The White Tai are an influential people who inhabit the narrow upland valleys of northeastern Laos. The White Tai, together with their neighbors, the Black Tai, were named for the color of their women's clothing.
Centuries ago, the White Tai lived in China. Relentless pressure by the Chinese gradually forced them southward. Eventually they settled along the Red and Black Rivers, where they found themselves in the landlocked country of Laos and completely dependent on others to survive. Laos endured years of invasions, a series of land wars, and then a French colonial possession. Now an independent country, Laos has good relations with all of its neighbors, including countries such as Russia and the United States. However, the lack of an outlet to the sea means it is still dependent on outsiders.
The White Tai speak a tonal language, Tai Kao. They are members of a larger cultural linguistic group of Tai peoples that includes the Laotians, the Shan, and others.
The White Tai are extremely polite, respectful, and hospitable. Their children are brought up to respect those of a higher rank and to become self-reliant individuals. Age is highly respected in White Tai society. Type of occupation, wealth, and place and type of residence follow age in terms of respect and rank. Rural farmers rank below craftsmen, merchants, and city government officials; and clergy are a separate group.
Families are the core of White Tai society. In rural areas, the entire immediate family lives together with mutual respect for each other. A young married couple may live with the wife's family until they can establish their own home. The father is considered the head of the family, and White Tai husbands and wives appear to have a harmonious relationship. In fact, the White Tai are distinguished by an almost equal division of labor by sex. Both men and women plow, fish, cook, tend to the babies, clean house, and wash clothes.
The White Tai live in small, self-governing villages that are usually limited to a single valley. Each village is under the control of the chao muong, or prince, to whom the commoners pay taxes. Although the White Tai are Laotian citizens, they have very little say so in the government.
Most of the White Tai live on small valley farms, where they grow wet rice using irrigation and terraces. Opium is often grown as a cash crop. The construction of new roads has helped increase accessibility to the rural areas. Chinese shops have opened in several market towns and Chinese merchants often visit the villages.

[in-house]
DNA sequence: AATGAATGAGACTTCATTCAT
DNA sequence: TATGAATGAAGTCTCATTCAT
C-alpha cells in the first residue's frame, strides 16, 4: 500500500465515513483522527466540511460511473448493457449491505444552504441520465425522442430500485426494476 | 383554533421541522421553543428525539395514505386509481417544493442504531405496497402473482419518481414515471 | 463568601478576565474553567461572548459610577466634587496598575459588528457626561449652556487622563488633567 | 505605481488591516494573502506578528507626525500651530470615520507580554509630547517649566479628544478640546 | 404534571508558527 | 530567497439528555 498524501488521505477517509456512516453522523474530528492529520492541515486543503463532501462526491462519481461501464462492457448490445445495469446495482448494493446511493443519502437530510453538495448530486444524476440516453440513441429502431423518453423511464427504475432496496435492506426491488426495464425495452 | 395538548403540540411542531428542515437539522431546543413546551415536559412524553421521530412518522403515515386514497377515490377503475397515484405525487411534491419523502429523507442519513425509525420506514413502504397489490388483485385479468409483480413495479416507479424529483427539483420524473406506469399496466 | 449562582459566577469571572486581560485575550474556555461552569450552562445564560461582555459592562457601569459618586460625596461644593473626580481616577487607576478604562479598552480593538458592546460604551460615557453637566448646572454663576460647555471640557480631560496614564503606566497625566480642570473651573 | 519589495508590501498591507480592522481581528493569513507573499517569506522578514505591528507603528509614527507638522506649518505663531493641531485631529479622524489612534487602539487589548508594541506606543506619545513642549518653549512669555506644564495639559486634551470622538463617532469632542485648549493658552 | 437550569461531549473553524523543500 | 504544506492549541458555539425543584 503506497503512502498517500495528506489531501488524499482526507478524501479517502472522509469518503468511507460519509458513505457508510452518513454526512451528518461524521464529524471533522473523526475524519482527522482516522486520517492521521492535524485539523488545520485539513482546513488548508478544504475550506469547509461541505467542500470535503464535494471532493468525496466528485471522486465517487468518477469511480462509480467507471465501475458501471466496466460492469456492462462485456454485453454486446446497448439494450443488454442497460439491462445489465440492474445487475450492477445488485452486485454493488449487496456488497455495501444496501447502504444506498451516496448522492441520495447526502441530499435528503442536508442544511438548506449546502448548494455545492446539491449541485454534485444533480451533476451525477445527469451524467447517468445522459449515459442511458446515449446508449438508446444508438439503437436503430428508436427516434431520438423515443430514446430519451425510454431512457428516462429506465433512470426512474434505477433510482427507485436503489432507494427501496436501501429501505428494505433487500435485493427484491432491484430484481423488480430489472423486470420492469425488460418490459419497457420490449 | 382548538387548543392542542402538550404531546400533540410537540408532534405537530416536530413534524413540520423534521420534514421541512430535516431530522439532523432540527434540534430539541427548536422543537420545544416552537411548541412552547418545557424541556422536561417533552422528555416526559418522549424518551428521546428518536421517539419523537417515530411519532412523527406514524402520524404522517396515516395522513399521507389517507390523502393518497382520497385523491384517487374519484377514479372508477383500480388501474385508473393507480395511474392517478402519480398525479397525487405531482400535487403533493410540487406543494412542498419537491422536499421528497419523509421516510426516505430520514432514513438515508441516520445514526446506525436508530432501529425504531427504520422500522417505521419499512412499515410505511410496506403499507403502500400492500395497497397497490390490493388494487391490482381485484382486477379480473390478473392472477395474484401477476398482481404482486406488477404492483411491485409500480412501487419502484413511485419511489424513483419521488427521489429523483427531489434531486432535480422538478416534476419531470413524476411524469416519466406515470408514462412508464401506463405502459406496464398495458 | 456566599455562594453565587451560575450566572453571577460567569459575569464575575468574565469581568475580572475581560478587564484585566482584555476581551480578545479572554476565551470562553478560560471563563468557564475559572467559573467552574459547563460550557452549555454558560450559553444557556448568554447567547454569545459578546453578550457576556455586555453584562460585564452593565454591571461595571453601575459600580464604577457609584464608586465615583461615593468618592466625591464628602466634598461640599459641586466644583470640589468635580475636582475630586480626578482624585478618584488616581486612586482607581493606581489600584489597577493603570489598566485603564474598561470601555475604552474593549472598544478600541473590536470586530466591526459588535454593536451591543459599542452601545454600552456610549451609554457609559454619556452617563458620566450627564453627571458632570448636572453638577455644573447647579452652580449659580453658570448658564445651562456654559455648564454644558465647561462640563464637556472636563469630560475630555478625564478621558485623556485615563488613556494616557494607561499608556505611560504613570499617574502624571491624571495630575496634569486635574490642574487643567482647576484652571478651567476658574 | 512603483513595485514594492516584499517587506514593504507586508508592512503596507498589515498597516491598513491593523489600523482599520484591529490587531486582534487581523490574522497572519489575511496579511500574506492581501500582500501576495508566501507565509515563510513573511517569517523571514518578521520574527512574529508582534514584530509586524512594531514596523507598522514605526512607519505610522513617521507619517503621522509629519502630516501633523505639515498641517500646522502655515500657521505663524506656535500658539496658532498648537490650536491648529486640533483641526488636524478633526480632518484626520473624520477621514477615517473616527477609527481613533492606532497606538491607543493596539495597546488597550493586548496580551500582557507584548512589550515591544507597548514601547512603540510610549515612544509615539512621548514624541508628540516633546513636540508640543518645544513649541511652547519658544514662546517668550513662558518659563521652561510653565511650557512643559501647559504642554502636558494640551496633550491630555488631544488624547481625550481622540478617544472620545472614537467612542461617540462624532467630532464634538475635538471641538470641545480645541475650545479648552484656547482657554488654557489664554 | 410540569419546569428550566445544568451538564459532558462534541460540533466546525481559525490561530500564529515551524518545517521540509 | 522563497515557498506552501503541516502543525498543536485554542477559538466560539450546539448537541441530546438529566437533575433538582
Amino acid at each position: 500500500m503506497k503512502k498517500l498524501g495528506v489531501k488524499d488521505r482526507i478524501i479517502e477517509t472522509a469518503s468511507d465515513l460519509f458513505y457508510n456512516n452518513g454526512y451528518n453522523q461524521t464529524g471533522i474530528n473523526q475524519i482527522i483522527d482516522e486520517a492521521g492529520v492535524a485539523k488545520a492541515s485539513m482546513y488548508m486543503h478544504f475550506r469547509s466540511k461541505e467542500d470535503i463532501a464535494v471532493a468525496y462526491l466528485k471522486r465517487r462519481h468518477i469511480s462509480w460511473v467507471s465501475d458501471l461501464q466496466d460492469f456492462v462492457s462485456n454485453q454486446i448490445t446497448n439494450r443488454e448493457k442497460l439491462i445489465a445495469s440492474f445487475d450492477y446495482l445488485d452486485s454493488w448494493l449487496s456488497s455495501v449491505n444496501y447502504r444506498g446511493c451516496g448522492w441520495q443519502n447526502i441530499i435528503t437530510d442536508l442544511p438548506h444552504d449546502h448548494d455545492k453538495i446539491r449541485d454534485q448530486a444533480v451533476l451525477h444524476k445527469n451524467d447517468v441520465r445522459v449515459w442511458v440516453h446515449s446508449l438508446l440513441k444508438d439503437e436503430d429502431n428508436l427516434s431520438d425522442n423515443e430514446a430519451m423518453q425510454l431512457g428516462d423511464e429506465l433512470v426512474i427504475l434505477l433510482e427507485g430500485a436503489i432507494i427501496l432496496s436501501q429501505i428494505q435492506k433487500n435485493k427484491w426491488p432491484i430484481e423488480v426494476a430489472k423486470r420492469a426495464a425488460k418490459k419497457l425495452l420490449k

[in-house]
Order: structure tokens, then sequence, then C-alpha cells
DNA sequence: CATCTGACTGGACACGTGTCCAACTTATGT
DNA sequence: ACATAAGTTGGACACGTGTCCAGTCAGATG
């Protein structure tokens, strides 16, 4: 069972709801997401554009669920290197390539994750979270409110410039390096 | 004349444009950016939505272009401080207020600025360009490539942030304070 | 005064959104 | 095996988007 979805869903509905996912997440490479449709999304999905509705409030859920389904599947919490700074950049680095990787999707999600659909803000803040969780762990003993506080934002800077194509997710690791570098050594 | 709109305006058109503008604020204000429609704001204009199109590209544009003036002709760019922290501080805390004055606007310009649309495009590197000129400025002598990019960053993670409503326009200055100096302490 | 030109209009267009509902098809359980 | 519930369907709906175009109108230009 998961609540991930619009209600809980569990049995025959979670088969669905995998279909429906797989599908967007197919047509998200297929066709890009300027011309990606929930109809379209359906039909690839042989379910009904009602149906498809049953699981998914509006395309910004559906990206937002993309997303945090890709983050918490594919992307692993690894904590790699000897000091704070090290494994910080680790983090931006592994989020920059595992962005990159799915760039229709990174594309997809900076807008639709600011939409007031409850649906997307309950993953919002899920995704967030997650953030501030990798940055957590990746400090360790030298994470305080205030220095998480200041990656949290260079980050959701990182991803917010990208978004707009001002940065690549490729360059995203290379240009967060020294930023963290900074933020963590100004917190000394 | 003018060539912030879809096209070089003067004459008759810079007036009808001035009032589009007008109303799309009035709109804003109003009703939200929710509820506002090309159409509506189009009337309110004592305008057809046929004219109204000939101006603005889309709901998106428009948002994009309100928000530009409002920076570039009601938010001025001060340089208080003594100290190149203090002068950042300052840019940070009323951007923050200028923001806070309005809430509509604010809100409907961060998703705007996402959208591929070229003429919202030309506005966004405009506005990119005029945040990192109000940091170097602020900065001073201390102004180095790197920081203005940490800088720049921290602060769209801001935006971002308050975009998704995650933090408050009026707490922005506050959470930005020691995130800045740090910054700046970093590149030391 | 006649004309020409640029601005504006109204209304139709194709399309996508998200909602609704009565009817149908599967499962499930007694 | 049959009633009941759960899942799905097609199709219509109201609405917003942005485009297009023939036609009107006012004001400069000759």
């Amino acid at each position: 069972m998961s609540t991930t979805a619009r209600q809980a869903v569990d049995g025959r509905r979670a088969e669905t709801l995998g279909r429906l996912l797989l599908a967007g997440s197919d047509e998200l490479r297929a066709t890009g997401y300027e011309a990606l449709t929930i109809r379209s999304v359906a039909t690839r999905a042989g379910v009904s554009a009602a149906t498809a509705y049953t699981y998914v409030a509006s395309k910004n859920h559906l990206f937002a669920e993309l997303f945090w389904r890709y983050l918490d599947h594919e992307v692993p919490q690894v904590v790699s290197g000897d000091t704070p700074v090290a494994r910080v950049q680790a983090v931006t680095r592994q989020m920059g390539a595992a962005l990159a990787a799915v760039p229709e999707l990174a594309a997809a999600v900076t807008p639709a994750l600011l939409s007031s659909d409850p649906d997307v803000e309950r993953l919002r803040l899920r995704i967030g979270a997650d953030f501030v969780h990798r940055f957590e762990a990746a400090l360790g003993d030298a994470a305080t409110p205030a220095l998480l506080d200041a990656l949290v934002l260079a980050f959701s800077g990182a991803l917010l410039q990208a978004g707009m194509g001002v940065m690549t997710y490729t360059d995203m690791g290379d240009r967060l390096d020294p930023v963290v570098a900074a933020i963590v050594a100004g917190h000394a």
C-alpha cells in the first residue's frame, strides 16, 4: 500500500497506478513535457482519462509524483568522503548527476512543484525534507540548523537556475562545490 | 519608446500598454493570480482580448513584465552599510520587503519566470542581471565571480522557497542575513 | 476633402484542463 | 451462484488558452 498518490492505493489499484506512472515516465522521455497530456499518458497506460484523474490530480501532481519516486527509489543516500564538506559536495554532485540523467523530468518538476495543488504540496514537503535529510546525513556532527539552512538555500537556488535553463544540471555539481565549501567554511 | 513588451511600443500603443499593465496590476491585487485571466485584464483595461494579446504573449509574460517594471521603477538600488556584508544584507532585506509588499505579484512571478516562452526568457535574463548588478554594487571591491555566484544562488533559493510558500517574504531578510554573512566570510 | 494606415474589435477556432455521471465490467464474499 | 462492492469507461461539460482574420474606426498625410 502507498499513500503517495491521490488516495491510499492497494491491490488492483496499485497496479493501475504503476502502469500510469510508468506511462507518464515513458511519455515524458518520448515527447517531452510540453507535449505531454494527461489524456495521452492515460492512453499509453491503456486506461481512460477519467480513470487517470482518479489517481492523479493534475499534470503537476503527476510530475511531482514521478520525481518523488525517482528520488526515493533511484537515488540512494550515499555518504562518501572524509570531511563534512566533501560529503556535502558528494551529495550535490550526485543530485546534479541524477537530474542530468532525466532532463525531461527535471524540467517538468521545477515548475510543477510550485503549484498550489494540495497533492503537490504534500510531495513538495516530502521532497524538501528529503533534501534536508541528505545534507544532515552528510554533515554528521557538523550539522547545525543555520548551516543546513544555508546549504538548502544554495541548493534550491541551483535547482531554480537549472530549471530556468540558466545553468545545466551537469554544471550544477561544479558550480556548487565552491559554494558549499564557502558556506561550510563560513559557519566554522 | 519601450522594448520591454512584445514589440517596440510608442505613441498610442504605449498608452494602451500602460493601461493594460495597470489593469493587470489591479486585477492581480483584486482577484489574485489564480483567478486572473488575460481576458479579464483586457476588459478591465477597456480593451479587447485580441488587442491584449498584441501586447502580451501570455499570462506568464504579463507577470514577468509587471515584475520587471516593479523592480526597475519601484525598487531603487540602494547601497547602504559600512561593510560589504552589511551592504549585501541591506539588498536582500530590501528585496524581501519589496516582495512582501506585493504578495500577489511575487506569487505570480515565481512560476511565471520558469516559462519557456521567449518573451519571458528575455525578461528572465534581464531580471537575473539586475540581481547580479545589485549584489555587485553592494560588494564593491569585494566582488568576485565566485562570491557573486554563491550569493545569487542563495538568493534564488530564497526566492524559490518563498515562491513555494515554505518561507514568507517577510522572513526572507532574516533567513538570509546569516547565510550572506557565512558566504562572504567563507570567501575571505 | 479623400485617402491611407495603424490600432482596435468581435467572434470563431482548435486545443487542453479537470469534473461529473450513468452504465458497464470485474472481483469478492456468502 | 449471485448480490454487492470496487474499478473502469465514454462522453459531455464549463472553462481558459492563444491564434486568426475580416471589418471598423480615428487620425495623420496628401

Over half of the White Tai combine folk animism (belief that non-living objects have spirits) with Buddhism. They worship various spirits and objects, and also believe that people have multiple personal souls. They hold ceremonies for recalling the souls because they believe that this will strengthen the individual personality. The White Tai believe in spirits of the dead, the natural world, the political world, various localities, etc.
Many White Tai are Buddhists. They are followers of Buddha ("the enlightened one") and seek to eliminate suffering and improve their future by gaining merit in pursuit of perfect peace, or nirvana. They believe that merit can be acquired through feeding monks, donating to temples, and attending worship services. Traditionally, young men enter village monasteries for about three months to study Buddhism.
The White Tai have been deeply scarred by all of the fighting and bloodshed in the past. They desperately need healing and new spiritual hope.
* Ask the Lord of the harvest to send forth additional laborers into Laos to minister to the needs of the White Tai.
* Pray that God will raise up prayer teams to break up the soil through worship and intercession.
* Ask God to grant wisdom and favor to any missions agencies focusing on the White Tai.
* Ask God to strengthen, encourage, and protect the small number of White Tai Christians.
* Ask the Holy Spirit to soften the hearts of the White Tai towards Christians so that they will be receptive to the Gospel.
* Ask the Lord to bring forth a vigorous White Tai church for the glory of His name!
|Profile Source: Bethany World Prayer Center|
|People Name General||Tai Don, White Tai|
|People Name in Country||Tai Kao|
|Population in Laos||100,000|
|Pioneer Workers Needed||2|
|Progress Scale||1 ●|
|GSEC||2 (per PeopleGroups.org)|
|Alternate Names||Dai Kao, Dai, White, Red Tai, Tai Blanc, Tai D, Tai Don, Tai Kaw, Tai Khao, Tai Lai, Thái, Thai Trang, Tribal Tai, White Tai|
|Persecution Rank||20 (Open Doors top 50 rank, 1 = highest persecution ranking)|
|Location in Country||Houaphan, Phongsali, Luang Prabang, Xiangkhoang provinces, and Vientiane City Source: Faces of the Unreached in Laos, 1999|
|Primary Language||Tai Don (100,000 speakers)|
|Language Code||twh Ethnologue Listing|
|Language Written||Yes ScriptSource Listing|
|Other People Groups||Speaking Tai Don|
Primary Language: Tai Don
|Bible Translation ▲||Status (Years)|
|Possible Print Bibles|
|Amazon||National Bible Societies|
|Forum of Bible Agencies||World Bible Finder|
|Gospel Go||World Bibles|
|Resource Type ▲||Resource Name|
|Audio Recordings||Audio Bible teaching (GRN)|
|Primary Religion:||Ethnic Religions|
|Major Religion ▲||Percent|
|Christianity (Evangelical 0.00 %)||
|Other / Small||
|Christian Segments ▲||Percent|